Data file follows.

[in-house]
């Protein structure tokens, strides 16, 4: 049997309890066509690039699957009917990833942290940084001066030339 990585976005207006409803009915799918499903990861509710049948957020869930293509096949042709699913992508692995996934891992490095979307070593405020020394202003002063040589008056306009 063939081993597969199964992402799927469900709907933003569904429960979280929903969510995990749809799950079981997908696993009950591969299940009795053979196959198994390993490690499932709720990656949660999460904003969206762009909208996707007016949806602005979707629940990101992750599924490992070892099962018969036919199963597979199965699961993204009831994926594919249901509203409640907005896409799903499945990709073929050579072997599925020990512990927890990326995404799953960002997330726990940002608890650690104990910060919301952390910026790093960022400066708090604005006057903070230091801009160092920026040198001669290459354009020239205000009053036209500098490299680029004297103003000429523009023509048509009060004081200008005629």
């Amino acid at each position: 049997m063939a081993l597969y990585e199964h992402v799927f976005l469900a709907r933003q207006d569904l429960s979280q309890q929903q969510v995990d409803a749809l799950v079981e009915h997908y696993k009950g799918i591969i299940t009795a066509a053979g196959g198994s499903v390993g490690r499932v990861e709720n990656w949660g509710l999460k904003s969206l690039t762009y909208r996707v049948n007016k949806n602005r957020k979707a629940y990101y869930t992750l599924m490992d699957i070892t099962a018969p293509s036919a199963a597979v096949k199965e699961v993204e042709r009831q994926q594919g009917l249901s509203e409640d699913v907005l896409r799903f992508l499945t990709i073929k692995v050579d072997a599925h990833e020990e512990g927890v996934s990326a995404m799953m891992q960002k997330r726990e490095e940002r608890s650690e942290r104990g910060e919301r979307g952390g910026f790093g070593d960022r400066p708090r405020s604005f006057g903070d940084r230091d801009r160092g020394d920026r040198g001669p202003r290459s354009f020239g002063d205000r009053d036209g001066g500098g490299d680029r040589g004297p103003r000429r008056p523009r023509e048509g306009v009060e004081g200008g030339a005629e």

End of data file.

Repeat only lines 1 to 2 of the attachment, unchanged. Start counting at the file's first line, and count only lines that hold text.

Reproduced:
[in-house]
């Protein structure tokens, strides 16, 4: 049997309890066509690039699957009917990833942290940084001066030339 990585976005207006409803009915799918499903990861509710049948957020869930293509096949042709699913992508692995996934891992490095979307070593405020020394202003002063040589008056306009 063939081993597969199964992402799927469900709907933003569904429960979280929903969510995990749809799950079981997908696993009950591969299940009795053979196959198994390993490690499932709720990656949660999460904003969206762009909208996707007016949806602005979707629940990101992750599924490992070892099962018969036919199963597979199965699961993204009831994926594919249901509203409640907005896409799903499945990709073929050579072997599925020990512990927890990326995404799953960002997330726990940002608890650690104990910060919301952390910026790093960022400066708090604005006057903070230091801009160092920026040198001669290459354009020239205000009053036209500098490299680029004297103003000429523009023509048509009060004081200008005629």